In July, another pastor, Jimmy Morales, hosted a Trump rally at his church, Fervent Calvary, in Las Vegas.
“It’s the most amazing thing that’s ever happened in this church — other than you giving your life to the Lord,” he told the crowd.
“Lord, let us not wake up, but let us be awake,” Morales prayed.
The prayers also demonstrate the comfort many evangelical Christians seem to have with the incongruous relationship between their faith, which traditionally teaches forgiveness, love and humility, and a candidate who insults opponents, curses from the podium and boasts in an uncharacteristic way. humble leadership usually taught in evangelical churches.
From the same pew, and minutes apart, it is not uncommon to hear prayers and then falling.
Prior to Trump’s November appearance in Fort Dodge, Iowa, Baptist minister Patrick Wiedemeier, is supported The 2016 presidential campaign of Texas Sen. Ted Cruz likened Trump’s presence to the second coming of Jesus Christ by praying to the audience: “There’s great excitement in this place, Lord. And rightfully so. But this is just a taste of what will happen when he sends his son as king of kings, and he makes things right.”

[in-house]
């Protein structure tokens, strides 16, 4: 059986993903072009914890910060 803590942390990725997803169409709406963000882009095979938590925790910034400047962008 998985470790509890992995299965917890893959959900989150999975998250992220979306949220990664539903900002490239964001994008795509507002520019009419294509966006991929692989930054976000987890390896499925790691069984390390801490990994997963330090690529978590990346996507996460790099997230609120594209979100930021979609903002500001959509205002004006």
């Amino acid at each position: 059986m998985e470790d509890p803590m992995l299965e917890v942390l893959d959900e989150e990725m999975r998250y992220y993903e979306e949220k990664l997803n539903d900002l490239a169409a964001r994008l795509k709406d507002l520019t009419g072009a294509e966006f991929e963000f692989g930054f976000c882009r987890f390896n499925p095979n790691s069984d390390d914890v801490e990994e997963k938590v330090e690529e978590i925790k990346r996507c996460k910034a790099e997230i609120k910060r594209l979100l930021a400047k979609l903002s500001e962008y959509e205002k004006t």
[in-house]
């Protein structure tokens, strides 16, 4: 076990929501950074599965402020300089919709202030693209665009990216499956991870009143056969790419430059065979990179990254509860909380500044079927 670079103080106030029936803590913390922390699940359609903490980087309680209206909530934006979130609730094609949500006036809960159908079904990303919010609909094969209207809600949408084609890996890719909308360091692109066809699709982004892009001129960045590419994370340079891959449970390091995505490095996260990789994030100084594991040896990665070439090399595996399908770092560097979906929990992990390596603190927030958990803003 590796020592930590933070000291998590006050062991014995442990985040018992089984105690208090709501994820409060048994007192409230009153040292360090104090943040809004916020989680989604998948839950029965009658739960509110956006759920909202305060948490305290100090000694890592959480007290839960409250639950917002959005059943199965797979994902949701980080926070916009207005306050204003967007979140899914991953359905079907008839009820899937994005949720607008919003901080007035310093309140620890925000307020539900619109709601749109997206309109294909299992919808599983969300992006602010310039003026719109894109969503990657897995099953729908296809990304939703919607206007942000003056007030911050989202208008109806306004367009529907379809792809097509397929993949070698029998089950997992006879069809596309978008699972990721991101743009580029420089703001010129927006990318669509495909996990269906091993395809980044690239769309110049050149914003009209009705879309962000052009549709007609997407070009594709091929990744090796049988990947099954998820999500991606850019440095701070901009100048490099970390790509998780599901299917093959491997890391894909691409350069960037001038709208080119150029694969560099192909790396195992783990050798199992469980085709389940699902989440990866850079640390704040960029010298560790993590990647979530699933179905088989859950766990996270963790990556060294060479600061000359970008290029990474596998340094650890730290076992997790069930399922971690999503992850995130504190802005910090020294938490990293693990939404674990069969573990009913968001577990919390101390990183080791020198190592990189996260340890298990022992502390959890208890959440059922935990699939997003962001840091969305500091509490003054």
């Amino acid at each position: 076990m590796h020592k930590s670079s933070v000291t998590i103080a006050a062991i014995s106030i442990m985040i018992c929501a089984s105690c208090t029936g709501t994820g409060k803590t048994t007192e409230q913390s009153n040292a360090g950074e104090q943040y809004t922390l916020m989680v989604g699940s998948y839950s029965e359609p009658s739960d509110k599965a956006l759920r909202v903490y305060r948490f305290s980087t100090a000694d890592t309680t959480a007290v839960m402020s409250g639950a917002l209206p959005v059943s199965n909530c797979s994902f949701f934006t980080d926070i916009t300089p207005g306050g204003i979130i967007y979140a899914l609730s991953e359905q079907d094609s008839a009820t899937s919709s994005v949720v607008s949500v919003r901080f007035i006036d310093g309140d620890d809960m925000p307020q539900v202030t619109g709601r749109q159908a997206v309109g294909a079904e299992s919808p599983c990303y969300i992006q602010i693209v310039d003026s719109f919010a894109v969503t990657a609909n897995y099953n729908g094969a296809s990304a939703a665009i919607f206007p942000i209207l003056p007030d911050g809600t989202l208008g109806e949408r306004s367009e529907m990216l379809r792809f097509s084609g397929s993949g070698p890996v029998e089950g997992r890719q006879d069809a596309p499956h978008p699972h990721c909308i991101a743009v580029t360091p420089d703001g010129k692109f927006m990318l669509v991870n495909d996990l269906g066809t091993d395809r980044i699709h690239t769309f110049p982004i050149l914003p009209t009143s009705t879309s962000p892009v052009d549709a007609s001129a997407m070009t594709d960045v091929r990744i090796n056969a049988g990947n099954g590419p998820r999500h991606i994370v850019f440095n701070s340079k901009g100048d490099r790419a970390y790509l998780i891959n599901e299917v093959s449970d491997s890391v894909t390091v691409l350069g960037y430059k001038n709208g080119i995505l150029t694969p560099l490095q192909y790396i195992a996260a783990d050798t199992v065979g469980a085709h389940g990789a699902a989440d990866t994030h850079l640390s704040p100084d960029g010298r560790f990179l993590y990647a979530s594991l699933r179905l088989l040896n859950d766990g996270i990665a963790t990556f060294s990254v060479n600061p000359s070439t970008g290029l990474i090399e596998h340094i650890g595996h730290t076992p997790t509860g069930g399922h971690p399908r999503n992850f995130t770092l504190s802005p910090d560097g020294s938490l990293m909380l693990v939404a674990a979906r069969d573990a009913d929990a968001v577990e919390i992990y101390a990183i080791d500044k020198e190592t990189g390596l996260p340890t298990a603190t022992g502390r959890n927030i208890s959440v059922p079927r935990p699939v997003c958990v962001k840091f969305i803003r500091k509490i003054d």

When Trump took the stage 90 minutes later, his words barely tasted of evangelical Christianity, which emphasizes a merciful, loving and patient God.
“How does he keep that fat, ugly face?” the former president asked rhetorically about one of his political foes in Congress, Rep. Adam Schiff, D-Calif. Trump later praised China’s Communist President Xi Jinping, who “rules his people with an iron fist” and made a baseless allegation that the president was on drugs before calling President Joe Biden a “stupid man.” it is turned off during public appearances.
The former president later pontificated about his controversial behavior: “Now, there may be people who don’t like my attitude, but it’s my attitude that got me there.”
Bornhoft and Tenney said the person who asked them to pray was Jackson Lane, the Trump campaign’s Iowa faith outreach director, and he didn’t put any restrictions on their prayers or dictate what they should say.
Lane did not respond to a request for comment, and the Trump campaign declined to comment.
Over the past eight years, Trump has effectively remade the Republican Party in his own image, and there is evidence that a significant portion of the evangelical church has also been formed under Trump’s leadership.